Growing from a seed and caring for your seedling
Prepare yourself! Radishes germinate quickly if planted at the right time of year and left in a sunny spot. Plant a few seeds in a little seedling pot atop a few cm of soil, and then cover with about 1 cm of soil. Out of a few seeds one of mine germinated within a couple of days. These plants will honestly grow so quickly you won’t have time to dwell on if you are caring for them properly. Once the seedling is about 5 cm tall re-pot it.
You will need to be an involved radish parent. This means, no holidays or planting the seed just before you go away or else you will probably come home to a wilted seedling. This would be a good plant to try with kids due to how quickly they sprout.
The radish seedling will sprout a tall, thin stalk with two baby heart shaped leaves atop the seedling. This will just continue to grow upwards for quite some time (to about 10-15 cm) before it starts producing other leaves. Keep your seedling well watered.
Re-pot the seedlings each into their own container (if you have multiple). For radishes you want to pick quite a large container, as they will take up a lot of space and require a lot of it to grow properly. Once you provide them with this, and place them in a sunny, sheltered position they should take off.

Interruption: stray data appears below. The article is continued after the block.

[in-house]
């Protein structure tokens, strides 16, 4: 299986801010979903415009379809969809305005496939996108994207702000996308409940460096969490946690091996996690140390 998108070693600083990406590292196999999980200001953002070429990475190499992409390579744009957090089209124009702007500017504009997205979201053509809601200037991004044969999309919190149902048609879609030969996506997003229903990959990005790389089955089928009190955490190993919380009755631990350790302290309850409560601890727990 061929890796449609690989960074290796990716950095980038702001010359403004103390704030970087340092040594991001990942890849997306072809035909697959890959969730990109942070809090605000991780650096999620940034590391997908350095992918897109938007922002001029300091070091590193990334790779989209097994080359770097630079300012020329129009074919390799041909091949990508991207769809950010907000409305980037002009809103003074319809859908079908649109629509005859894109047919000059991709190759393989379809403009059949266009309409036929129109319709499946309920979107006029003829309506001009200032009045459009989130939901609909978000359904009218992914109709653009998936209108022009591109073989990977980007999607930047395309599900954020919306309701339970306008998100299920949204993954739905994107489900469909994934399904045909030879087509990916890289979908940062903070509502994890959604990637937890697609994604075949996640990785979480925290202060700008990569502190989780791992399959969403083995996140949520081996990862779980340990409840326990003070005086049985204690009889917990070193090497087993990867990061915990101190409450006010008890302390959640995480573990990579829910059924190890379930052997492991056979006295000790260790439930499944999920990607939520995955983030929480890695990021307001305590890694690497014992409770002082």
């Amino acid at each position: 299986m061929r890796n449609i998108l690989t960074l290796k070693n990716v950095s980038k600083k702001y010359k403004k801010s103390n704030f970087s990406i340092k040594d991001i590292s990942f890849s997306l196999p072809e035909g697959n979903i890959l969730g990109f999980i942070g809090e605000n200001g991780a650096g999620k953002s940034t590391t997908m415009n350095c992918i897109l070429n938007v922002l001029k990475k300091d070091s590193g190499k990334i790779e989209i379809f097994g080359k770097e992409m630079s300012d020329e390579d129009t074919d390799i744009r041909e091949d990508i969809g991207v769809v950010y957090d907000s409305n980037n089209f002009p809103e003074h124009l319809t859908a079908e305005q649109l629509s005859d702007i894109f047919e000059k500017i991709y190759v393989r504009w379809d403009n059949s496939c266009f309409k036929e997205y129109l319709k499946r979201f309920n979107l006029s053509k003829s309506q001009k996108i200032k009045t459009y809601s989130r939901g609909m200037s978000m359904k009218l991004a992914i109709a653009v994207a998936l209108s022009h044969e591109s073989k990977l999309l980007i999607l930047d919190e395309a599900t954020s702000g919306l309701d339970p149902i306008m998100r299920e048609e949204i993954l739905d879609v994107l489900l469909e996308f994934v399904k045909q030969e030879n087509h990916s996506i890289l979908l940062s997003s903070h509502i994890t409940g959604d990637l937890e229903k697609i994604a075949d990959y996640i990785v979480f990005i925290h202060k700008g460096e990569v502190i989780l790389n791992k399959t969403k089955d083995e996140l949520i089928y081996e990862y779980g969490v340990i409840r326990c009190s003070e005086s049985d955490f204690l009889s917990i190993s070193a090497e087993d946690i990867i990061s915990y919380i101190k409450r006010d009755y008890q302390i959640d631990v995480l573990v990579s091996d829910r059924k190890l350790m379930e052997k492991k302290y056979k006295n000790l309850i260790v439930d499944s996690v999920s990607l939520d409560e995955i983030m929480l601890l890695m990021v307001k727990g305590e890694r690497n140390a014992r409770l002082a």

You will then continue to watch the radish grow over the next few weeks. The base of the stem will turn a faint pink and this is where the radish will eventually grow from. At this point add a bit more soil as you want to keep the radish under earth. The radish will also develop a large set of secondary leaves that it will start relying on for photosynthesis. On one of my seedlings I accidentally broke it’s baby leaves at this stage, and the radish still turned out fine.
When the seedling is about 10 cm tall it is probably time to move the seedling outdoors. Make sure you move this to a sheltered location, that will not receive very hot, direct sunshine or a lot of wind, cause your seedling will not cope with this. Keep watering the seedling once a day and keep an eye on how the seedling is coping with it’s new environment. If it seems to be struggling bring it back indoors and leave on a sunny windowsill or in the kitchen.
When moving outdoors this will need to be after the last frost, if you live in an area that gets frosts (as I do). Radishes are summer vegetables and so when growing they like the temperate spring weather, not the deathly cold frosty mornings of winter.